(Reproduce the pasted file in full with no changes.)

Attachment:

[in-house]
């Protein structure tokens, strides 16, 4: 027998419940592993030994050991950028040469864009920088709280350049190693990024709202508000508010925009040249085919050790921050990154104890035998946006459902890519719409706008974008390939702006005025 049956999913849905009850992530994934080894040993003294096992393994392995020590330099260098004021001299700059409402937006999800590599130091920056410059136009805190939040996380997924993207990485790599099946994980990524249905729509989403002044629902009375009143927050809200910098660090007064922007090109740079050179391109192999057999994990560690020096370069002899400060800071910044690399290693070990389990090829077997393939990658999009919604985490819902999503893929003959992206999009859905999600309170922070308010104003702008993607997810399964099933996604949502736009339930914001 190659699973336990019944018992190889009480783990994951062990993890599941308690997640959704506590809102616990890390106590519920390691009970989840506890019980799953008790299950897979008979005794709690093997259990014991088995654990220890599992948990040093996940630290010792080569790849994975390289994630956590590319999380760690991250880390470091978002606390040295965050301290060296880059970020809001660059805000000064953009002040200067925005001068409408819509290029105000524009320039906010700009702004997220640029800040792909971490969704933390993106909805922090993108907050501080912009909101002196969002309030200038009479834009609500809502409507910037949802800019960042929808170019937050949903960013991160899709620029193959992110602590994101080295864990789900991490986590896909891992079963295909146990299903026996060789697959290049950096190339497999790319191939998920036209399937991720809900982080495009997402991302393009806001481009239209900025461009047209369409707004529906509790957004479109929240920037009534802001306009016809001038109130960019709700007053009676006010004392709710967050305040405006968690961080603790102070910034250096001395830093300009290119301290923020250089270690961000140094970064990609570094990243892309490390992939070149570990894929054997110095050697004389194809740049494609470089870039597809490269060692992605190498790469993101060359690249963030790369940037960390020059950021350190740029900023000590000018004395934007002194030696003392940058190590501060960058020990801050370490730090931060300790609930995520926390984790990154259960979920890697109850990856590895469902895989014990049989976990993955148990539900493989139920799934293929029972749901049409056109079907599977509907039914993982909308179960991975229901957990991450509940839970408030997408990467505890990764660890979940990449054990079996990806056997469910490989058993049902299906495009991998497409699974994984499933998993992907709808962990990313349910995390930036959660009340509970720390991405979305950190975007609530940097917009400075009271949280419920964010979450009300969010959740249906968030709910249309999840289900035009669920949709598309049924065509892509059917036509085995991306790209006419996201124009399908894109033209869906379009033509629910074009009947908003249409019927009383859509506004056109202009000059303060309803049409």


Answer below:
[in-house]
């Protein structure tokens, strides 16, 4: 027998419940592993030994050991950028040469864009920088709280350049190693990024709202508000508010925009040249085919050790921050990154104890035998946006459902890519719409706008974008390939702006005025 049956999913849905009850992530994934080894040993003294096992393994392995020590330099260098004021001299700059409402937006999800590599130091920056410059136009805190939040996380997924993207990485790599099946994980990524249905729509989403002044629902009375009143927050809200910098660090007064922007090109740079050179391109192999057999994990560690020096370069002899400060800071910044690399290693070990389990090829077997393939990658999009919604985490819902999503893929003959992206999009859905999600309170922070308010104003702008993607997810399964099933996604949502736009339930914001 190659699973336990019944018992190889009480783990994951062990993890599941308690997640959704506590809102616990890390106590519920390691009970989840506890019980799953008790299950897979008979005794709690093997259990014991088995654990220890599992948990040093996940630290010792080569790849994975390289994630956590590319999380760690991250880390470091978002606390040295965050301290060296880059970020809001660059805000000064953009002040200067925005001068409408819509290029105000524009320039906010700009702004997220640029800040792909971490969704933390993106909805922090993108907050501080912009909101002196969002309030200038009479834009609500809502409507910037949802800019960042929808170019937050949903960013991160899709620029193959992110602590994101080295864990789900991490986590896909891992079963295909146990299903026996060789697959290049950096190339497999790319191939998920036209399937991720809900982080495009997402991302393009806001481009239209900025461009047209369409707004529906509790957004479109929240920037009534802001306009016809001038109130960019709700007053009676006010004392709710967050305040405006968690961080603790102070910034250096001395830093300009290119301290923020250089270690961000140094970064990609570094990243892309490390992939070149570990894929054997110095050697004389194809740049494609470089870039597809490269060692992605190498790469993101060359690249963030790369940037960390020059950021350190740029900023000590000018004395934007002194030696003392940058190590501060960058020990801050370490730090931060300790609930995520926390984790990154259960979920890697109850990856590895469902895989014990049989976990993955148990539900493989139920799934293929029972749901049409056109079907599977509907039914993982909308179960991975229901957990991450509940839970408030997408990467505890990764660890979940990449054990079996990806056997469910490989058993049902299906495009991998497409699974994984499933998993992907709808962990990313349910995390930036959660009340509970720390991405979305950190975007609530940097917009400075009271949280419920964010979450009300969010959740249906968030709910249309999840289900035009669920949709598309049924065509892509059917036509085995991306790209006419996201124009399908894109033209869906379009033509629910074009009947908003249409019927009383859509506004056109202009000059303060309803049409």